Theme: Why We Should Worship God
In this week’s lessons, we learn how and why to worship God, and also see the need to respond rightly to the gospel while there is still time.
Scripture: Psalm 95:1-11
We have seen a few ways in which we can worship God. Let’s ask why we should worship him. The next stanzas give two important reasons.
1. Because God is such a great God (vv. 3-5). Appreciation can be shown to many people, praise to others. Worship belongs to God only. Yet we cannot worship God until we have a proper sense of who he is. “Not until we grasp who the Lord is, are we inwardly moved to worship him,” writes John Stott.1 Verses 3-5 begin by teaching that he is the Creator of all things: “In his hand are the depths of the earth, and the mountain peaks belong to him. The sea is his, for he made it, and his hands formed the dry land.” This is the starting place. That God is the Creator of everything is the first reason for the call to worship in verses 1, 2.
2. Because God is our own dear Shepherd (vv. 6, 7). This stanza uses God’s relationship to his people as a second reason why we should worship God, and as a reason for the psalm’s second call to worship in verse 6. Here the worship of God is made personal, for we are reminded that God not only made the caves and the mountains, the seas and the dry land; he made us, too. What is more, he cares for us, if we are numbered among his people. Using a common but beautiful pastoral image, the psalm says that we are God’s sheep, “the flock under his care” (v. 7).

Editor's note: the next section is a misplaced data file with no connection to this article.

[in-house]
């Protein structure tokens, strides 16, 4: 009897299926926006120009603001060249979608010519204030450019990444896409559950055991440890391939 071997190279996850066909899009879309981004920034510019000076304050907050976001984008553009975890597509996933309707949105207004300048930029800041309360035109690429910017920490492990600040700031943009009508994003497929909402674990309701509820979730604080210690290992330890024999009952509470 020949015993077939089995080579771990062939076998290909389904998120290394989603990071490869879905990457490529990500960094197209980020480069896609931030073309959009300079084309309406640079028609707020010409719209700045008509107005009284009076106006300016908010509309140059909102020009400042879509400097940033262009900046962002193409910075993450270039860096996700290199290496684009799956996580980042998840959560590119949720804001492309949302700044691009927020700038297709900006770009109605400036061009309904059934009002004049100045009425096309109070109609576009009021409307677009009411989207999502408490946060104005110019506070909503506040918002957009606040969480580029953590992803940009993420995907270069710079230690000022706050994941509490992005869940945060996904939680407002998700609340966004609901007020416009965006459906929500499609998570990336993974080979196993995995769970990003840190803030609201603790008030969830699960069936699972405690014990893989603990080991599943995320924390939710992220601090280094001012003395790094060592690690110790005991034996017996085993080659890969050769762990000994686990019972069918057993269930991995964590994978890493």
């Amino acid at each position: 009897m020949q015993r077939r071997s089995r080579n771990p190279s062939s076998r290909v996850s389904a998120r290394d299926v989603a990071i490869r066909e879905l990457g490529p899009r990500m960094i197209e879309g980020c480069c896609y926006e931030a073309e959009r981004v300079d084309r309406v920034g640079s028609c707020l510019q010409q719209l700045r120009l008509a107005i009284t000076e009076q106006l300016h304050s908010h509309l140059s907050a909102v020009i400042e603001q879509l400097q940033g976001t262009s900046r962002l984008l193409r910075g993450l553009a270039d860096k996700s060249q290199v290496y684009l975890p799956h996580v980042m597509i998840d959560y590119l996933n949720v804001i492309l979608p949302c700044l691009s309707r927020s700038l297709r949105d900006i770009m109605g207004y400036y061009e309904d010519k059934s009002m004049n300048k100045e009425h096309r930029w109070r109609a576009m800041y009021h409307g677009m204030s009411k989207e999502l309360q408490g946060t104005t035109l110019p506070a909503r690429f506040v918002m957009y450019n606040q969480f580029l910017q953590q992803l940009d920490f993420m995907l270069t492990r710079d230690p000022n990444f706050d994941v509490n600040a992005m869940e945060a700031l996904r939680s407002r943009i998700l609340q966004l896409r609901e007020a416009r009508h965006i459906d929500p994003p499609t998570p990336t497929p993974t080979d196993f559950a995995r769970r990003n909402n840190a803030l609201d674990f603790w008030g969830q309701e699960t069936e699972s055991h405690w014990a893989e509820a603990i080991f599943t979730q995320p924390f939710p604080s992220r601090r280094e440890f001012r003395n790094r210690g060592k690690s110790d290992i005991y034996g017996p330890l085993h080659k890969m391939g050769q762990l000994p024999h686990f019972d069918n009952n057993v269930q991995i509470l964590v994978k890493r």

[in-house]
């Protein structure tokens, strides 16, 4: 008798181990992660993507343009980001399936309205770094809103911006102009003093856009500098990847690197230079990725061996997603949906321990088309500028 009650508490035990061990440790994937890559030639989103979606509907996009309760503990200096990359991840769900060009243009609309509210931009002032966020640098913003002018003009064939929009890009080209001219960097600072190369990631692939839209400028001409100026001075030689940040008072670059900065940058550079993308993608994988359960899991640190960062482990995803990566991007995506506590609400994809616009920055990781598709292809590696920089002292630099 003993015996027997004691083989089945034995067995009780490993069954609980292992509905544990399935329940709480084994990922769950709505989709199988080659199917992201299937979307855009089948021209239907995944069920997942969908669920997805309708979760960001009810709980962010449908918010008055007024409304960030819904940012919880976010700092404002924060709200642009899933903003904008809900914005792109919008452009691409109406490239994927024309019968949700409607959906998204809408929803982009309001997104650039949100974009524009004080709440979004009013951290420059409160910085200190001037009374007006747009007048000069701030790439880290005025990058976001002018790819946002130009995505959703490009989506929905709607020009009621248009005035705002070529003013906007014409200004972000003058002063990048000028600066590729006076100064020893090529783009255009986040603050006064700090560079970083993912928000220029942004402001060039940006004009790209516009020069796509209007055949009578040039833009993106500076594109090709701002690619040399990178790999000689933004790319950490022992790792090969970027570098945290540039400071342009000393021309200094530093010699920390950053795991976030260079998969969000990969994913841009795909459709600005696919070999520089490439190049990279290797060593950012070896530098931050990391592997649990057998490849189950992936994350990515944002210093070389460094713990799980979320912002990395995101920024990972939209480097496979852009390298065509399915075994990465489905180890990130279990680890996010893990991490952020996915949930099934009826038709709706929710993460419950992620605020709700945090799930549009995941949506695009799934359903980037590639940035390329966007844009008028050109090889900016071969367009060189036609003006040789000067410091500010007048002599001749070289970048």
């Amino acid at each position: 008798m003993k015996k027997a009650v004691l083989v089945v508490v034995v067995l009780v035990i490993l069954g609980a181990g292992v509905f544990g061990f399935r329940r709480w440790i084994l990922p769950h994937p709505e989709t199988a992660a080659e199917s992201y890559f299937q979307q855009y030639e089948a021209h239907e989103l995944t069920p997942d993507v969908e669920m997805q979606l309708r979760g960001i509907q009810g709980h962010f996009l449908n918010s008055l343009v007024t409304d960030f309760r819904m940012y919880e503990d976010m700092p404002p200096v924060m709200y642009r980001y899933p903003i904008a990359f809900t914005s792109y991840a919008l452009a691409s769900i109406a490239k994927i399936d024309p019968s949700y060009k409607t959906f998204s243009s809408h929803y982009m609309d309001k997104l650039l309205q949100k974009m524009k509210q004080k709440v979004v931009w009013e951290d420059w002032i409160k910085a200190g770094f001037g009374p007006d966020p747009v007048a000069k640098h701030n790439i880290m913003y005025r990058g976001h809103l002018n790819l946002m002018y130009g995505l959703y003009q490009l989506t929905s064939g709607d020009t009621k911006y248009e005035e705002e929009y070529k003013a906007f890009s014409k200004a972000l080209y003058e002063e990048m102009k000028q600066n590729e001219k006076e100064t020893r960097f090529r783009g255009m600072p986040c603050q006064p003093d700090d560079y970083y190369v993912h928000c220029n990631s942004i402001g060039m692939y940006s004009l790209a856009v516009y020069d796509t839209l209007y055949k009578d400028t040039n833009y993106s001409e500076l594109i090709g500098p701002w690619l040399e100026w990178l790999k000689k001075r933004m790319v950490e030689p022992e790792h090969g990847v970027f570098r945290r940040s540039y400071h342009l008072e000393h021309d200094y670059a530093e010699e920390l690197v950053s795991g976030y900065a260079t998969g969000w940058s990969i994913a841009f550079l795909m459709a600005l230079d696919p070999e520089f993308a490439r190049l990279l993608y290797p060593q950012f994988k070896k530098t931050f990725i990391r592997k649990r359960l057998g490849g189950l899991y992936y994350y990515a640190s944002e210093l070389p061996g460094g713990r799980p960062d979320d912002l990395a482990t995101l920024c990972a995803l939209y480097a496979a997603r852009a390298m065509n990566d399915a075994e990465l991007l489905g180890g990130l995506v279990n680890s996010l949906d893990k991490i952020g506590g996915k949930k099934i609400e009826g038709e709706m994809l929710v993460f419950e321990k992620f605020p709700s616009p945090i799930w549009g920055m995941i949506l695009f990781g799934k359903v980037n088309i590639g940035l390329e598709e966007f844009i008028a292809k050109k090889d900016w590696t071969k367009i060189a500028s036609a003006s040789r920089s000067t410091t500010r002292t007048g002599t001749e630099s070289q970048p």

What Christian can read this without thinking of Jesus’ use of the same image in John 10? “I am the good shepherd. The good shepherd lays down his life for the sheep…. I know my sheep and my sheep know me—just as the Father knows me and I know the Father—and I lay down my life for the sheep…My sheep listen to my voice; I know them, and they follow me. I give them eternal life, and they shall never perish; no one can snatch them out of my hand” (vv. 11, 14, 15, 27, 28).
We owe God worship because he is God and has created us. But even more, we owe him worship because he has given his life for us, has called us to faith and now keeps and preserves us with a power that nothing either in heaven or earth can shake. We are the sheep of Jesus’ hand, and nothing will ever snatch us out of Jesus’ hand.
The new idea in this stanza, besides the second reason why we should worship God, is reverence. It is important that we use it to balance off the call to exuberant worship in stanza one, because noise can be mere noise and true worship is the opposite of noise for its own sake. What is important in verse 6 is that each of the three Hebrew verbs involves the thought of humbling oneself before God: bowing and kneeling, obviously, but also worshiping, which in Hebrew means “to prostrate oneself.” Ascribing worth to God, which we often explain worship as being, is the idea behind the English word but not the Hebrew, though the Old Testament does invite us to ascribe to the Lord the glory due him (see Ps. 96:8). The Hebrew text uses the verbs in direct sequence of one another so that the text literally reads, “Come, let us prostrate ourselves, let us bow down, let us kneel.”
1John R. W. Stott, Favorite Psalms (Chicago: Moody, 1988), p. 83.
What is the first step to true worship of God?
How does knowing who God is affect how we worship?
Why is the image of the shepherd significant here? What other images of God as shepherd come to mind, and how does the Bible work with this theme in those passages?
Contrast exuberance with reverence. How do they work together?
What does kneeling signify?
Reflection: What are your reasons for offering worship to God?
Key Point: We owe God worship because he is God and has created us. But even more, we owe him worship because he has given his life for us, has called us to faith and now keeps and preserves us with a power that nothing either in heaven or earth can shake.